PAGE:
Along with the much higher raw numbers for streaming subscribers, I guess this demonstrates that my consumption of video is just fundamentally different from most people. Basically, I think of something I want to watch and then go look for it. Usually it turned out that my choice wasn't available on streaming, which made the service pretty worthless to me. Apparently, though, most people don't work that way. They just dive into the streaming library and browse around until they find something that looks good. If that's the way you work, then the streaming service is a pretty good deal.

Anyway, I'm just curious if I have this right. Those of you who subscribe to and like the Netflix streaming service, is this more or less the way you use it? Or am I missing something?

OK, this quote is more than a year old. But here it is anyway. It's Boeing CEO Jim Albaugh telling a reporter why they decided to move the 787 Dreamliner assembly line to South Carolina:

The overriding factor was not the business climate. And it was not the wages we are paying today. It was that we can't afford to have a work stoppage every three years.

This is, basically, prima facie evidence that Boeing's decision was made in retaliation for past strikes at their Washington state facilities. And guess what? Like it or not, that's against the law. You're not allowed to retaliate against workers for exercising their right to strike by taking work away from them.

I don't really have a settled opinion on whether the NLRB should ultimately block Boeing from moving its assembly line to Charleston. Maybe the statements from Albaugh and other Boeing executives don't rise to the level of retaliation or intimidation. Hearings and appeals later this year will decide that. But Republicans have been howling about this case for months, pretending that it's some kind of insane socialist power grab from a bunch of business-hating bureaucrats, and now they're planning to introduce a bill to strip the NLRB of the right to hear cases like this. But the NLRB's case is neither crazy nor unprecedented. The union might not prevail in the end, but they have a perfectly sound basis for a complaint.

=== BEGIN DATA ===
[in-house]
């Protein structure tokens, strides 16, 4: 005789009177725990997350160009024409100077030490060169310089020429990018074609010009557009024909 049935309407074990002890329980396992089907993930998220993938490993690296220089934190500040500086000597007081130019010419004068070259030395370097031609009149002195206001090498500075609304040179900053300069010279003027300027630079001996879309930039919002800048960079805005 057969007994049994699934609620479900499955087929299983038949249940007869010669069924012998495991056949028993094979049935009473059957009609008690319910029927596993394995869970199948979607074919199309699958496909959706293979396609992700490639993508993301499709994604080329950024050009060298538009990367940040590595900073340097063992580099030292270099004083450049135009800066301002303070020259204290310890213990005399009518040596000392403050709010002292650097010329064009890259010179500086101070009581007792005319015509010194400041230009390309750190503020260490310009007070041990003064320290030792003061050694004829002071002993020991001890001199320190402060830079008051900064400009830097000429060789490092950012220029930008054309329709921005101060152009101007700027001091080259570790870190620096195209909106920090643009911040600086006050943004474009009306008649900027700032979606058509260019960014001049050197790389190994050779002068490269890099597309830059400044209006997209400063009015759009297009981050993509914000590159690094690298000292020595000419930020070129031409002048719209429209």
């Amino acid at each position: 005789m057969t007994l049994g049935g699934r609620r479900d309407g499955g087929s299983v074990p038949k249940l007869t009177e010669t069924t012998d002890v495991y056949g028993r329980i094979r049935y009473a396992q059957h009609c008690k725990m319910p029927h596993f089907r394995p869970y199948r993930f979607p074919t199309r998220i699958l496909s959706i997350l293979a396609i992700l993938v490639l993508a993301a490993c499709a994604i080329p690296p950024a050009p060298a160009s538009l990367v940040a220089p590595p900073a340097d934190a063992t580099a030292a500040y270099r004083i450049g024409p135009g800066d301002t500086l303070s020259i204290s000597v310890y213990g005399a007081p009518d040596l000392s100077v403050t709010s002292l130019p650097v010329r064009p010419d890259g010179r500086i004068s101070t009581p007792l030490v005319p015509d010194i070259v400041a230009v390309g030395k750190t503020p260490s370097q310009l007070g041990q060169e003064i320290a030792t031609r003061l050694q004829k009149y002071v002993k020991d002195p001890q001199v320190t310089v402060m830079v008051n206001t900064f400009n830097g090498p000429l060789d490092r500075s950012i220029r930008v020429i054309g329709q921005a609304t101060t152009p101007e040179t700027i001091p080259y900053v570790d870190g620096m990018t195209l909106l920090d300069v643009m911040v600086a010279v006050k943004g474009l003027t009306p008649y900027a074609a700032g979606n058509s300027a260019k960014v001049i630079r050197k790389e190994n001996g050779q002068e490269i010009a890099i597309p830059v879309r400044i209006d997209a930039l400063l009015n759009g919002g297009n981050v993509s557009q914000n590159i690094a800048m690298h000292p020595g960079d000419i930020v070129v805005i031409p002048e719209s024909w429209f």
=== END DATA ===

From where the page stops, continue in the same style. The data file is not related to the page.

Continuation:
Anyway, I just wanted to write a very short post that spelled this out, since it so often gets buried. The real truth here is that Jim Albaugh is an idiot. He knows the law perfectly well, and he deliberately chose to make considered public statements that attributed the South Carolina move to past strikes. He didn't have to do that, and if he hadn't, the union would have been stuck. But for some reason he decided to tell the truth and practically dare the union to do something about it. So they did.

Time magazine has an interview with Rick Perry this week. Is this his first real interview since announcing his candidacy? I'm not sure, but it's the first one I've seen. Here's one tidbit:

What should happen next in Afghanistan?